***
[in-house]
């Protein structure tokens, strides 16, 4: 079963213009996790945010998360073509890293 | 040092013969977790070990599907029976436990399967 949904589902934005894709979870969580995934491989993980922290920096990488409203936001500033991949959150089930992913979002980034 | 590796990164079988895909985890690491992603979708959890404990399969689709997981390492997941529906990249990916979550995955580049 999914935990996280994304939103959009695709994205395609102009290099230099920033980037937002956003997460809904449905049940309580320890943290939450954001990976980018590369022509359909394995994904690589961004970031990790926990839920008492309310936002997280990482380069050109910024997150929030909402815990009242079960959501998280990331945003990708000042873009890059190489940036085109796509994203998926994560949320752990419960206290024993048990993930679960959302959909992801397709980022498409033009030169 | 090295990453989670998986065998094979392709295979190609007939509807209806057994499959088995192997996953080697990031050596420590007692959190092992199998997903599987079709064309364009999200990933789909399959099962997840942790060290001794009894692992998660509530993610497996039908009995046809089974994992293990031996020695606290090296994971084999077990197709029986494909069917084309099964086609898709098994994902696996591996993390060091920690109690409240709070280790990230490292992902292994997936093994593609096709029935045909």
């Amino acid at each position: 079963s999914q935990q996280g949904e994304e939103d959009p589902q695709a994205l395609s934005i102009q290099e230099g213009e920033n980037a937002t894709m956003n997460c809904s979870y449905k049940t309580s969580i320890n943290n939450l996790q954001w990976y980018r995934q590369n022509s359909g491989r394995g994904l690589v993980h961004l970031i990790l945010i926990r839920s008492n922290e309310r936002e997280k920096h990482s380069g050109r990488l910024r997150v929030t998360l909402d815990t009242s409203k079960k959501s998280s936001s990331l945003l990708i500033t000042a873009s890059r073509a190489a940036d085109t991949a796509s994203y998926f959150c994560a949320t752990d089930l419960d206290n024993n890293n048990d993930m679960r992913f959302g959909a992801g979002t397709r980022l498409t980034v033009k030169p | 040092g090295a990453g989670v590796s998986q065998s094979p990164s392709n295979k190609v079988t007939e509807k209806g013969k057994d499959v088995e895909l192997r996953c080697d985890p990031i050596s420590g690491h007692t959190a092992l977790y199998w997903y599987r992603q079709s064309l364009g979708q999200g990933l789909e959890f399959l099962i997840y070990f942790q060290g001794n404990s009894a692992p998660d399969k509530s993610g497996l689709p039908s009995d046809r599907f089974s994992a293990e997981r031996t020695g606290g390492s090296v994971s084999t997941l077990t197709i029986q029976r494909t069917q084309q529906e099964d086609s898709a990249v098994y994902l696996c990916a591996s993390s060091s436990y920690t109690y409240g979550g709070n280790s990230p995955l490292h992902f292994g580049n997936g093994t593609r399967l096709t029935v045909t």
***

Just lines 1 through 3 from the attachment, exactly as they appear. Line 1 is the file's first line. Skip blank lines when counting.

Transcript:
[in-house]
């Protein structure tokens, strides 16, 4: 079963213009996790945010998360073509890293 | 040092013969977790070990599907029976436990399967 949904589902934005894709979870969580995934491989993980922290920096990488409203936001500033991949959150089930992913979002980034 | 590796990164079988895909985890690491992603979708959890404990399969689709997981390492997941529906990249990916979550995955580049 999914935990996280994304939103959009695709994205395609102009290099230099920033980037937002956003997460809904449905049940309580320890943290939450954001990976980018590369022509359909394995994904690589961004970031990790926990839920008492309310936002997280990482380069050109910024997150929030909402815990009242079960959501998280990331945003990708000042873009890059190489940036085109796509994203998926994560949320752990419960206290024993048990993930679960959302959909992801397709980022498409033009030169 | 090295990453989670998986065998094979392709295979190609007939509807209806057994499959088995192997996953080697990031050596420590007692959190092992199998997903599987079709064309364009999200990933789909399959099962997840942790060290001794009894692992998660509530993610497996039908009995046809089974994992293990031996020695606290090296994971084999077990197709029986494909069917084309099964086609898709098994994902696996591996993390060091920690109690409240709070280790990230490292992902292994997936093994593609096709029935045909």
């Amino acid at each position: 079963s999914q935990q996280g949904e994304e939103d959009p589902q695709a994205l395609s934005i102009q290099e230099g213009e920033n980037a937002t894709m956003n997460c809904s979870y449905k049940t309580s969580i320890n943290n939450l996790q954001w990976y980018r995934q590369n022509s359909g491989r394995g994904l690589v993980h961004l970031i990790l945010i926990r839920s008492n922290e309310r936002e997280k920096h990482s380069g050109r990488l910024r997150v929030t998360l909402d815990t009242s409203k079960k959501s998280s936001s990331l945003l990708i500033t000042a873009s890059r073509a190489a940036d085109t991949a796509s994203y998926f959150c994560a949320t752990d089930l419960d206290n024993n890293n048990d993930m679960r992913f959302g959909a992801g979002t397709r980022l498409t980034v033009k030169p | 040092g090295a990453g989670v590796s998986q065998s094979p990164s392709n295979k190609v079988t007939e509807k209806g013969k057994d499959v088995e895909l192997r996953c080697d985890p990031i050596s420590g690491h007692t959190a092992l977790y199998w997903y599987r992603q079709s064309l364009g979708q999200g990933l789909e959890f399959l099962i997840y070990f942790q060290g001794n404990s009894a692992p998660d399969k509530s993610g497996l689709p039908s009995d046809r599907f089974s994992a293990e997981r031996t020695g606290g390492s090296v994971s084999t997941l077990t197709i029986q029976r494909t069917q084309q529906e099964d086609s898709a990249v098994y994902l696996c990916a591996s993390s060091s436990y920690t109690y409240g979550g709070n280790s990230p995955l490292h992902f292994g580049n997936g093994t593609r399967l096709t029935v045909t």